Epicor’s Fox believes that although analysis tools can accomplish things that would have been complex and daunting in the past, many enterprises aren’t yet making the most of data—let alone big data. “The current usage of big data has yet to really cross the chasm from ‘analyst hot topic’ to ‘customer imperative,’ particularly in the mid and upper-mid market,” he observes. “Many organizations have not fully come to terms with meeting more modest demands for more traditional information analysis and business intelligence.”
Fox believes vendors of financial applications can help by providing tools for clients to make sense all their data with “a reasonable level of structure,” from their internal systems. “Quickly making sense and identifying trends within such internal data and then being able to model that data to deliver insightful projections remains a largely un-fulfilled requirement, though recent advances in data storage and visualization tools are moving us much closer to real-world solutions,” he says.
Seal Software’s mission has been to move clients beyond a familiarity with the concept of big data, to emphasize the value of intelligent data within their contracts. “2015 will focus on empowering the end user to configure their own unique models to quickly and dynamically access the data themselves,” forecasts Alexander. “Furthermore, we will continue to enhance the end-user capabilities in leveraging this data to drive intelligent decisions.”
Trintech’s Snell believes the demand for accurate, comprehensible data will continue to grow. “Regulatory requirements combined with the need to satisfy stakeholders have created a sense of urgency around data and accuracy. These global pressures will only continue to increase.”
The Mobile Mandate
For providers of financial applications, a priority is making sure their services and products can be optimally utilized on any device. “The focus is on the enabling architecture and technology foundation to readily support the growing range of devices in use within the organization today,” says Epicor’s Fox. “Responsive design and continuity concepts—such as handoff from Apple—are becoming increasingly essential to deliver engaging solutions that can be consumed the way users want to work.”
Kasabian agrees that financial tools need to do more than just show up on a tablet or smartphone screen. “It’s not enough to make a solution technically accessible via mobile devices; the user experience needs to match the capability, navigation functionality, and screen size of each mobile device,” he notes. Tagetik 5 utilizes HTML5 so users can interact with Tagetik on any computer or mobile device.
Solution providers need to keep pace with technology trends, says Trintech’s Snell. “Put simply, if our clients are using tablets and mobile devices to manage their financial operations, our solutions must be enabled to run on these platforms. That is why we launched Cadency Mobile to allow our clients to not miss a beat when they are on the move.”
Access to cloud-based operations is important to delivering more mobile-ready services, according to NetSuite’s Miller. One of the company’s goals is mobile development across its entire cloud business management suite.
The shift to mobile also influences changes in the payment space, according to Miller. “I believe we are seeing the start of a transition here with U.S. banks finally moving away from paper-based checks. In part, mobile is driving that move and it’s a change that will continue to expand from B2C to include more B2B to support much higher transaction values,” he observes, noting the debut of Apple Pay and increased usage of the Bitcoin.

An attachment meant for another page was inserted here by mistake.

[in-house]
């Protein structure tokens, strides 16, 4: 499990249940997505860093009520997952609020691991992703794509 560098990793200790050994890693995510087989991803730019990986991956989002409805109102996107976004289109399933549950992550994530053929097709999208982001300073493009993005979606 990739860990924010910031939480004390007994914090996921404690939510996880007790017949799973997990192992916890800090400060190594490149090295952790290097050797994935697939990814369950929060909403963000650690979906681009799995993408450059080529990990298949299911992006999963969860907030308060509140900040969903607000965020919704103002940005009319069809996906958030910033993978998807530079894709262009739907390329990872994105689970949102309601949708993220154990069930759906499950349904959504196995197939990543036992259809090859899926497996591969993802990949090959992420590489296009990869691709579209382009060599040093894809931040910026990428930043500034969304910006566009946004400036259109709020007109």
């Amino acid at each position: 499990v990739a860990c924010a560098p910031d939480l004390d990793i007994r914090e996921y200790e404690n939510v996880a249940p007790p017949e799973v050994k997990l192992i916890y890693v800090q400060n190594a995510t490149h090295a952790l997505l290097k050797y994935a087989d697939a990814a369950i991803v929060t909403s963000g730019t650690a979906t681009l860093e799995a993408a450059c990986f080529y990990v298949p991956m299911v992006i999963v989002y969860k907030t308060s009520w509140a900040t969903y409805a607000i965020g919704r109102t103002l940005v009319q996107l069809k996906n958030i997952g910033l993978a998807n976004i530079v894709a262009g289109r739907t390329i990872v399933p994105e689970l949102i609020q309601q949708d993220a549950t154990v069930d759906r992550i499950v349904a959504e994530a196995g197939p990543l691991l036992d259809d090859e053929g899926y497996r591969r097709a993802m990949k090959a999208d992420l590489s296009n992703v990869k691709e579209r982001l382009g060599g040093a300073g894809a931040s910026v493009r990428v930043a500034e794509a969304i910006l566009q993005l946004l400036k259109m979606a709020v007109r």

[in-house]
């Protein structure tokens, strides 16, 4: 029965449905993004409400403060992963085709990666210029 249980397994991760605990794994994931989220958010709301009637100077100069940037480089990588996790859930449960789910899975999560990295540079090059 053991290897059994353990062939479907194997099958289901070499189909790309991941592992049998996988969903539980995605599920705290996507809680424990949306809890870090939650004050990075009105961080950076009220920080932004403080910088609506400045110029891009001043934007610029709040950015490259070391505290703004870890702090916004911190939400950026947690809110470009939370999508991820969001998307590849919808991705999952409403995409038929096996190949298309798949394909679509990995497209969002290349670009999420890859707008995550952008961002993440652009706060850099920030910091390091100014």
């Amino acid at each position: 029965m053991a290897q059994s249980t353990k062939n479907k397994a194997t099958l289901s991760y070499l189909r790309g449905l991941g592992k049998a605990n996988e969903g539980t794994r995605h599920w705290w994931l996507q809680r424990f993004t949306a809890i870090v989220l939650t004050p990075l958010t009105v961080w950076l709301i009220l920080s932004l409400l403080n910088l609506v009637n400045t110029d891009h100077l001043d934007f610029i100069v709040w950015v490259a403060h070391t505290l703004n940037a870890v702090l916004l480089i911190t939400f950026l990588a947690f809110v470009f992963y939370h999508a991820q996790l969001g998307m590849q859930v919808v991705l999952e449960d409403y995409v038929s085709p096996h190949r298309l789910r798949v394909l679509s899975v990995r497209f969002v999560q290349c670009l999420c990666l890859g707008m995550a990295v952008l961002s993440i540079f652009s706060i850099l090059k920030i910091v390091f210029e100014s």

Trends Shape B2B
Data leveraging, cloud solutions, SaaS, and mobility all influence the way enterprises function, and part of that is the way they interact with other businesses. “Consumer trends such as mobility, collaboration, and the cloud strongly influence business applications. No company can ignore the pressure from users for applications that work across the device or devices of choice, and help drive greater collaboration with a light footprint that can be accessed virtually anywhere,” says Fox.
The cloud/hybrid approach often comes back into play in the way B2B enterprises interact with their clients. “What we’ve found in B2B enterprises is a desire to stratify how they interact with their customers, which plays to a hybrid environment.
The push for data, in turn, fuels B2B trends. “While consumer trends don’t specifically impact our product development path, the types of analysis we provide directly affects how our customers compete in the marketplace,” notes 3C Software’s Smith.
The emphasis on mobile also influences B2B applications. Businesses want B2B applications that are simple, easy to use, and enable a mobile workforce. “If software providers don’t keep up with consumer trends, they risk providing obsolete solutions that don’t meet the requirements of today’s end user,” says Miller. NetSuite’s “self-serve” B2B e-commerce capability allows NetSuite clients to reduce sales costs by having customers complete their own renewals and upsells. “Many of these high-volume orders require zero touch and resemble a B2C-like model,” adds Miller.
Tagetik’s Kasabian, too, has observed mobile access and real-time analytics affecting B2B financial applications—as well as user expectations. Other trends of note, he said, include the demand for self-service and on-demand reporting, ongoing demand for faster processing, customized interfaces for business users and stakeholders, expectation for greater levels of integration, and an overall consumer-like look and feel.
Financial applications have come a long way, but they’re still evolving. Users want information accessible anywhere—delivered in real time. Making that process a smooth one, and making it possible when multiple systems are in play, will continue to be a goal in the next year. SW